Eritrea accuses Sudan and Ethiopia of conspiracy

Wednesday May 16 2018

Ethiopian Prime Minister Abiy Ahmed (L) with Sudanese President Omar Bashir in Khartoum on May 2, 2018. FILE | NATION MEDIA GROUP


The Eritrean government has accused Sudan and Ethiopia of plotting to overthrow President Isaias Afeworki, who has been in power since 1991.

According to a Ministry of Information statement, Ethiopian Prime Minister Abiy Ahmed and Sudanese President Omar Hassan al-Bashir had agreed to support Eritrean armed rebels following the former's visit to Khartoum early this month.

"Both governments have agreed to provide these groups with material support inside their respective borders as well as to extend to them requisite facilities for enhancing their free and unhindered, cross-border, movements in the two countries," the statement reads.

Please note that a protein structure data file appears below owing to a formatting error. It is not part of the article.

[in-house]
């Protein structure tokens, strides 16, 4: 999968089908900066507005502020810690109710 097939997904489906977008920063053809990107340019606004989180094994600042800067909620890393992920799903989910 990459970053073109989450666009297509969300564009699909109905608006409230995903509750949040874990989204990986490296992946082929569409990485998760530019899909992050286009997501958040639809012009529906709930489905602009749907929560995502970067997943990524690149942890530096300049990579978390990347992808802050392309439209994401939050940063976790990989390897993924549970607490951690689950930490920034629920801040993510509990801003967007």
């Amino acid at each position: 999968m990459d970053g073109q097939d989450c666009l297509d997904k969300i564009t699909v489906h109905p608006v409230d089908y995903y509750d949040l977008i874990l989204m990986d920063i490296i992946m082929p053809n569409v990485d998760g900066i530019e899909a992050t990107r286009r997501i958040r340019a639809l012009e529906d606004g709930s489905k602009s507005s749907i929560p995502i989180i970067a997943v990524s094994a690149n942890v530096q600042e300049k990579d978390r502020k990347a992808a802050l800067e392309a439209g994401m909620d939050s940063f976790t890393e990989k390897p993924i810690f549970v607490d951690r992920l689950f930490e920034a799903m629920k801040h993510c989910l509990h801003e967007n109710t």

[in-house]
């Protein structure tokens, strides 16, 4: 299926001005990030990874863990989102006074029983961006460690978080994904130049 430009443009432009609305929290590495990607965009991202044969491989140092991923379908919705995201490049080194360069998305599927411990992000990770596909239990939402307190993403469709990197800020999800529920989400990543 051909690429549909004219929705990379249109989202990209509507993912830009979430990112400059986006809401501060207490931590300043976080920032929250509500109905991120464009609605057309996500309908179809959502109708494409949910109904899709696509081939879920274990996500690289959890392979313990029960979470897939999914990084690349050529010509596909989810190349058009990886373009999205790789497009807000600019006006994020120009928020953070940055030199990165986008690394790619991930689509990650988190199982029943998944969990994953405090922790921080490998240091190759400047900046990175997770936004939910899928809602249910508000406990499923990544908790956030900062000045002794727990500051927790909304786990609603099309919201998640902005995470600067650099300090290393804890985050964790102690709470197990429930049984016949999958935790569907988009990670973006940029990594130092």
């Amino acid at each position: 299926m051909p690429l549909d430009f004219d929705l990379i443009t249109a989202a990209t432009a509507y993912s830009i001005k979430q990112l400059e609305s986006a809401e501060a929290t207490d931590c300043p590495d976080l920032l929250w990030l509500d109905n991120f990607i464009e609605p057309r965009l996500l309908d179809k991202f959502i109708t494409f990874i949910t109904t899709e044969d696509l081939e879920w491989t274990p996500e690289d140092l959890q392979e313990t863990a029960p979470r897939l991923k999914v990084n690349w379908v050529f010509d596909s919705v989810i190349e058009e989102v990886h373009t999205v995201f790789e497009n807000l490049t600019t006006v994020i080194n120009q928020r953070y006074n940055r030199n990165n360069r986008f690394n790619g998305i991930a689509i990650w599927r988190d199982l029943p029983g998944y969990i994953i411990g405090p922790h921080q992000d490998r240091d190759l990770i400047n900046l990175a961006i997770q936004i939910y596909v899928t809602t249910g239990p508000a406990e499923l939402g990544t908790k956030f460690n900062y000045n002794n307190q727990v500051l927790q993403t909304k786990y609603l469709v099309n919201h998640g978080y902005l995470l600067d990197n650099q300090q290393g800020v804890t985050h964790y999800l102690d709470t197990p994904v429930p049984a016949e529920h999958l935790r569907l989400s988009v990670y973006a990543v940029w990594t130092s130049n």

Military officers

The statement claimed that part of the financial and logistical support was provided by Qatar.

Sudan and Ethiopia, it said further, have assigned senior military officers to coordinate the operation of an unnamed Qatari-funded jihadist group based in Khartoum.


Addis Ababa and Khartoum early this month agreed to deploy military forces to protect their respective borders and to guard the controversial Grand Ethiopia Renaissance Dam (GERD), which is located close to Sudan.

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Mr Abiy, in his inaugural speech on April 2, expressed his intention to resolve the hostility with Eritrea through negotiation.

It is not the first time Eritrea was accusing Sudan and Ethiopia of supporting rebels. Early March, the Asmara government issued a similar statement and blamed Qatar for providing weapons and a fighter jet to Sudan, to attack Eritrea.

Both Ethiopia and Eritrea hosted and supported each other's rebels following the bloody border war decades ago.

Eritrea has strained relations with Sudan in the recent years, after Khartoum teamed up Addis Ababa on several projects.

Qatar, a long time friend of Eritrea, recently changed its policy towards Asmara, following the latter's dalliance with Saudi Arabia and United Arab Emirates on regional politics.